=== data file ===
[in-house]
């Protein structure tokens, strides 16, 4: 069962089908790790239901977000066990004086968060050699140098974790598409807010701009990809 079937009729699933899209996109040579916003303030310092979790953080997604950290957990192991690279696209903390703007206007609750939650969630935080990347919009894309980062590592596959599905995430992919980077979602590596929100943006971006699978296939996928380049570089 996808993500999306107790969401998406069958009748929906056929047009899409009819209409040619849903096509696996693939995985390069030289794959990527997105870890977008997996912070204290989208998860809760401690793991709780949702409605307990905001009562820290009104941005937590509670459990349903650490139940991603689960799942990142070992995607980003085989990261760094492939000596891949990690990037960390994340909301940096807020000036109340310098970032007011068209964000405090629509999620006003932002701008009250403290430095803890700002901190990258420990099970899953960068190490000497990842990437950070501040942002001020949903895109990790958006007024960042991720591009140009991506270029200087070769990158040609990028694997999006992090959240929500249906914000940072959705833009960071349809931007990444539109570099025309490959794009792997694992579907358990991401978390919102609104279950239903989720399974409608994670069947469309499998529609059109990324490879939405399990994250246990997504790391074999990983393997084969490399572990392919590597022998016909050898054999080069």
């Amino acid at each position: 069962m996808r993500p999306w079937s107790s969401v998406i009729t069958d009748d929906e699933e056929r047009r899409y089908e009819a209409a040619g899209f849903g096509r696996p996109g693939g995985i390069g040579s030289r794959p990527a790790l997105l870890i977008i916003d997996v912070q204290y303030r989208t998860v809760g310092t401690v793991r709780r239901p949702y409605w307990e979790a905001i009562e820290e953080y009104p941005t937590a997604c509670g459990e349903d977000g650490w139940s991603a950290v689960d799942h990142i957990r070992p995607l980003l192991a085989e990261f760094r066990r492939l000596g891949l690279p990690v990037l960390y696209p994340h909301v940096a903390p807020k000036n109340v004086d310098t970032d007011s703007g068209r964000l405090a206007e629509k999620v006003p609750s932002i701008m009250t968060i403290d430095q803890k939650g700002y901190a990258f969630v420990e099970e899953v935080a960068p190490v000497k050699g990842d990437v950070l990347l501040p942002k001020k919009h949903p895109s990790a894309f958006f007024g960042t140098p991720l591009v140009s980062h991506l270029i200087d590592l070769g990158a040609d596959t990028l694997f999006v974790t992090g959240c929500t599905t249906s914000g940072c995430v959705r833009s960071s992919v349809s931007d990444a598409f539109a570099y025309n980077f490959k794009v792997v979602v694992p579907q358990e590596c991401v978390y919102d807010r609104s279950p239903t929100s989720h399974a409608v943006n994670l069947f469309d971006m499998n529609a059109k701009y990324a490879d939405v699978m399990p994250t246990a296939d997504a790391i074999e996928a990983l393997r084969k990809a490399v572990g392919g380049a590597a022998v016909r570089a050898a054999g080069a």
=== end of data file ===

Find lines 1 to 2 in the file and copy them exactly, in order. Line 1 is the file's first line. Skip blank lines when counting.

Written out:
[in-house]
């Protein structure tokens, strides 16, 4: 069962089908790790239901977000066990004086968060050699140098974790598409807010701009990809 079937009729699933899209996109040579916003303030310092979790953080997604950290957990192991690279696209903390703007206007609750939650969630935080990347919009894309980062590592596959599905995430992919980077979602590596929100943006971006699978296939996928380049570089 996808993500999306107790969401998406069958009748929906056929047009899409009819209409040619849903096509696996693939995985390069030289794959990527997105870890977008997996912070204290989208998860809760401690793991709780949702409605307990905001009562820290009104941005937590509670459990349903650490139940991603689960799942990142070992995607980003085989990261760094492939000596891949990690990037960390994340909301940096807020000036109340310098970032007011068209964000405090629509999620006003932002701008009250403290430095803890700002901190990258420990099970899953960068190490000497990842990437950070501040942002001020949903895109990790958006007024960042991720591009140009991506270029200087070769990158040609990028694997999006992090959240929500249906914000940072959705833009960071349809931007990444539109570099025309490959794009792997694992579907358990991401978390919102609104279950239903989720399974409608994670069947469309499998529609059109990324490879939405399990994250246990997504790391074999990983393997084969490399572990392919590597022998016909050898054999080069």